La chasse: Women account for just 2.5% of 1million hunters in France

Hunting is one of France's most popular sports but 97.5% of the practitioners are men. A women’s hunting association and a popular influencer are trying to change that

11 September 2021
Hunting in France

Hunting is one of France's most popular sports, but only around 25,000 women are registered hunters in the country Pic: EBASCOL / Shutterstock

Hunting season is set to reopen in some departments around France on September 12 and, despite efforts by hunting associations and individual women, it will be mainly men who set out in pursuit of game.

It is France’s third most popular sport, with over 1 million official practitioners, but of those only 25,700 are women, equal to around 2.5%, according to figures by national hunting federation the Fédération nationale des chasseurs.

"The fact that women are in the minority in what for years has been a man's hobby does not mean that they do not have a place in it, quite the contrary," the Fédération nationale des chasseurs states on its website.

It gives the example that 20% of those who practise hunting with hounds are women. This form of hunting is rare in France, with only 5% of hunters using the method, statistics from the Fédération nationale des chasseurs show. 

The most popular method of hunting is shooting with a rifle, with 84% of hunters preferring this method. 

The best-known women’s hunting association was founded in 1999 in the Somme (Hauts-de-France) by Martine Pion. It now has 800 members and has just been rebranded as Chasseresses de France (women hunters of France) to attract more visibility. 

"The aim is to bring together other associations in order to increase our numbers and make ourselves heard," Ms Pion, 64, told Le Parisien.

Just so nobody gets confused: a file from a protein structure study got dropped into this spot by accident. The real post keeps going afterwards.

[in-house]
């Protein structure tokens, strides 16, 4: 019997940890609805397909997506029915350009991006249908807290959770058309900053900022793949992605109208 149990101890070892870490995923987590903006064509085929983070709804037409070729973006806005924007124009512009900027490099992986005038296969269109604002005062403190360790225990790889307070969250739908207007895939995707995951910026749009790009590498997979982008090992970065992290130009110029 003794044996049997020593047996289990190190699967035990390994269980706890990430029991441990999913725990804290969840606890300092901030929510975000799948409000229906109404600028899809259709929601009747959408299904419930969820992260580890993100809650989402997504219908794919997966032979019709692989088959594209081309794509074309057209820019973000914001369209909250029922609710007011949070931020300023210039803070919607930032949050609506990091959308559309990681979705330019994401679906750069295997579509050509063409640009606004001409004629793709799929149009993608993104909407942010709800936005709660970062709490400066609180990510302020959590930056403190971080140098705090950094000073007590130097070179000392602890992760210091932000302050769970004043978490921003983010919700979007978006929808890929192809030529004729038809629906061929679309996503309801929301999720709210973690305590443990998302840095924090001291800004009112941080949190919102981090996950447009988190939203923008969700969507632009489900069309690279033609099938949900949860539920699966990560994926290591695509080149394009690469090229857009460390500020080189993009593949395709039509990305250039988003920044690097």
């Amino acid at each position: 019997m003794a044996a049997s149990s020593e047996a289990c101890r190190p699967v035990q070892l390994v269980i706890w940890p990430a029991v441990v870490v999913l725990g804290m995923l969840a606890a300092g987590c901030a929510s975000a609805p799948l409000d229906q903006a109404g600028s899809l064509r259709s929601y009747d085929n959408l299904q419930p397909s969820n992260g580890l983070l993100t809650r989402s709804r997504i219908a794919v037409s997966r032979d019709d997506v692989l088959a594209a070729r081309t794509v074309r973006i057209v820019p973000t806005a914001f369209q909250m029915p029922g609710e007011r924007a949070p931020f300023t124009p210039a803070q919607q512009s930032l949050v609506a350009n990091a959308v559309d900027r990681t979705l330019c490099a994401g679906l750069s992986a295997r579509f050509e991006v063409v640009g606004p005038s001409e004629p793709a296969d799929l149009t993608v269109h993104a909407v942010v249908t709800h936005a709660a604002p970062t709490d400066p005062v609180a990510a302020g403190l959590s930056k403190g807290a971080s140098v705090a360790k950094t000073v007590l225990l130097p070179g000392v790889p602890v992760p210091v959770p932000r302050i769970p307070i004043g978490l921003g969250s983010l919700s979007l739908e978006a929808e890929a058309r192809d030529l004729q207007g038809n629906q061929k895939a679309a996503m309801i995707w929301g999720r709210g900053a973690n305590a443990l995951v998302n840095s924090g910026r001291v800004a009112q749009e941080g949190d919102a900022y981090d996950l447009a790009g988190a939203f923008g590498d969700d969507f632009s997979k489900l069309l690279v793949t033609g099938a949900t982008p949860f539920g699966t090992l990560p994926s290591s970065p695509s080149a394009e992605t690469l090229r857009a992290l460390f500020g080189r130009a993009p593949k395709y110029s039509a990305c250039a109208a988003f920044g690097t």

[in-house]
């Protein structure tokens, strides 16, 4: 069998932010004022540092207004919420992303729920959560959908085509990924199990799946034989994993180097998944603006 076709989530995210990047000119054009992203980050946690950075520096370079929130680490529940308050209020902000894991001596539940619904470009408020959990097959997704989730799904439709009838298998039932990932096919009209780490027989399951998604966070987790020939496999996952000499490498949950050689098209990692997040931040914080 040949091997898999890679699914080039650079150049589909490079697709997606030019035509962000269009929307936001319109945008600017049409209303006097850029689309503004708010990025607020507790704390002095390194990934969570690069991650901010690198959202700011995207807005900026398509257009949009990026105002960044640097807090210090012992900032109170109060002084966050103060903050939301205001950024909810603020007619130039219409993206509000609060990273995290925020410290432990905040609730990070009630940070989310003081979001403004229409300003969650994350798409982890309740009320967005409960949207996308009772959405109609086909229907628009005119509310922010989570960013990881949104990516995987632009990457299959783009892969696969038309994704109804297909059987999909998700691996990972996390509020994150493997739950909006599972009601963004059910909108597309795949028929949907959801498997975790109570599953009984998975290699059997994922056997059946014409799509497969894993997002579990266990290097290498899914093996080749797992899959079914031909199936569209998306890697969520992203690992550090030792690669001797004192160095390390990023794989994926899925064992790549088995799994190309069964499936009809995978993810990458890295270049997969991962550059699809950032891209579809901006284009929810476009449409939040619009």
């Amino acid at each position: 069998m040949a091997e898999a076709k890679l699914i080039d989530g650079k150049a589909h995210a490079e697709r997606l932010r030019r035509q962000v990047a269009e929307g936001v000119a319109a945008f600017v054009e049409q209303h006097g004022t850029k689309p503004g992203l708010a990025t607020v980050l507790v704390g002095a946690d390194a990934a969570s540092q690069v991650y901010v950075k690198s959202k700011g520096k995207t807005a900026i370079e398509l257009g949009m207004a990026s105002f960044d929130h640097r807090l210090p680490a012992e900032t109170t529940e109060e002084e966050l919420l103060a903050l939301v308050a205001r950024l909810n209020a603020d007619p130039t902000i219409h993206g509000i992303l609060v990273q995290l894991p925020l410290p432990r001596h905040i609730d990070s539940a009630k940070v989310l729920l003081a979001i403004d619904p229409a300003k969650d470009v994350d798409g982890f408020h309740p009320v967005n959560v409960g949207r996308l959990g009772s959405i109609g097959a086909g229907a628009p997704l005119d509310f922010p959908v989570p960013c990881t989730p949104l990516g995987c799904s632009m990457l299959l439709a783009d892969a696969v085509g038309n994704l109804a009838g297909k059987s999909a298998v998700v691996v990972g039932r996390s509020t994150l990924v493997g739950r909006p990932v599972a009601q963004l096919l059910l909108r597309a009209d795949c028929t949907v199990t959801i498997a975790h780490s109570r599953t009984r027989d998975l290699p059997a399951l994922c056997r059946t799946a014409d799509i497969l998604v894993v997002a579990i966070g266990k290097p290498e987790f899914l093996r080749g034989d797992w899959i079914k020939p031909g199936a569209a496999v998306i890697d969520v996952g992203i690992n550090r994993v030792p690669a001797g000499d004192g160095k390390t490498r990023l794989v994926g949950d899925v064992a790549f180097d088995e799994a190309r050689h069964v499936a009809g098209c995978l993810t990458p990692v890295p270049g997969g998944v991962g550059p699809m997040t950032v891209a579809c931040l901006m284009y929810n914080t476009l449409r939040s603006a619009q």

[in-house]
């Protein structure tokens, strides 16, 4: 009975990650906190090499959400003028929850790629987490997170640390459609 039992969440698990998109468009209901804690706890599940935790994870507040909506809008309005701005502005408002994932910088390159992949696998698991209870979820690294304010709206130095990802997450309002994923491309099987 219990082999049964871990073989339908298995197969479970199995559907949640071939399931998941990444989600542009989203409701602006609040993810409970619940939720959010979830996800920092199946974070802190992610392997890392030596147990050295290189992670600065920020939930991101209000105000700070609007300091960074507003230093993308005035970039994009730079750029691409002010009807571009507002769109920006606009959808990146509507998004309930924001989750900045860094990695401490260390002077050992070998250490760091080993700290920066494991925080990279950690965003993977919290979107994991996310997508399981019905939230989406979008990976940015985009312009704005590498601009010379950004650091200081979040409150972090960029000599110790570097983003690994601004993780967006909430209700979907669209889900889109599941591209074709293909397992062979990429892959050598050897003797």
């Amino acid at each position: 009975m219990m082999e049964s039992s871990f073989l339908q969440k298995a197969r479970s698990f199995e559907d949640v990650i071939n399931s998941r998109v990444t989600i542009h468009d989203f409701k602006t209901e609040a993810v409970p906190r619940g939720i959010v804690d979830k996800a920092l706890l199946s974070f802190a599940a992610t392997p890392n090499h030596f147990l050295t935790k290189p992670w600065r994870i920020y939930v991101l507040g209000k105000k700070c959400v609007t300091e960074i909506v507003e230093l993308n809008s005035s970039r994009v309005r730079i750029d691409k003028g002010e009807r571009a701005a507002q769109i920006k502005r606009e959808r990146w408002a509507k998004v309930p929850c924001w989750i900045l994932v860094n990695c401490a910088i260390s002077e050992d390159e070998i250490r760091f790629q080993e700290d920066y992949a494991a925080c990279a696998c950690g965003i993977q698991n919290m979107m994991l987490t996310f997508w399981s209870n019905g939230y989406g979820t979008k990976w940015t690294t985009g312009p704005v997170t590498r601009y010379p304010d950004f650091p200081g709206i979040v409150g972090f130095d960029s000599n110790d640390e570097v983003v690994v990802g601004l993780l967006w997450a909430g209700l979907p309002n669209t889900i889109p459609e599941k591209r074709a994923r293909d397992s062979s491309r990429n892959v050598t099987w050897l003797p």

She got her hunting licence at the age of 33. At the time, women represented only 1% of hunters in France. 

Hunting, in general, has been declining in popularity since the mid-1970s when there were over two million officially registered hunters. In the early 1990s, when Ms Pion got her hunting licence, there were some 500,000 more registered hunters in France than today. 

That would mean there were around 16,000 registered women hunters in 1990, compared to just over 25,000 today, equaling an increase of around 9,000 in 30 years. 

The sport is also mainly practised by older people, with 53% of hunters over the age of 55, figures by Fédération nationale des chasseurs show. 

However, some young women are taking up an interest in the sport. 

This is the case of Jessica Héraud, who, at 22 years old, founded a hunting federation in Charente-Maritime last year. The federation is called Les Dianes, in reference to Apollo's sister and the Roman goddess of hunting. 

Around two-thirds of the women members are under 35 years old. 

Another notable female hunting figure in France is the online influencer Johanna Clermont, a 23-year-old resident of Perpignan who has shot to fame for her social media posts about hunting. 

She now has over 150,000 on social media site Instagram. 

The law student earns a living through advertising contracts with gun shops around the world.

“I’m like any other influencer, except that instead of selling lipstick and shampoo, I sell guns and ammunition. And it’s more stylish,” she said in an interview with LCI.

A 2018 survey estimated that more than 80% of French people disapprove of hunting.

Related stories:

Can I walk my dog on hunting land in France?

Traditional bird hunting methods used in parts of France ruled illegal

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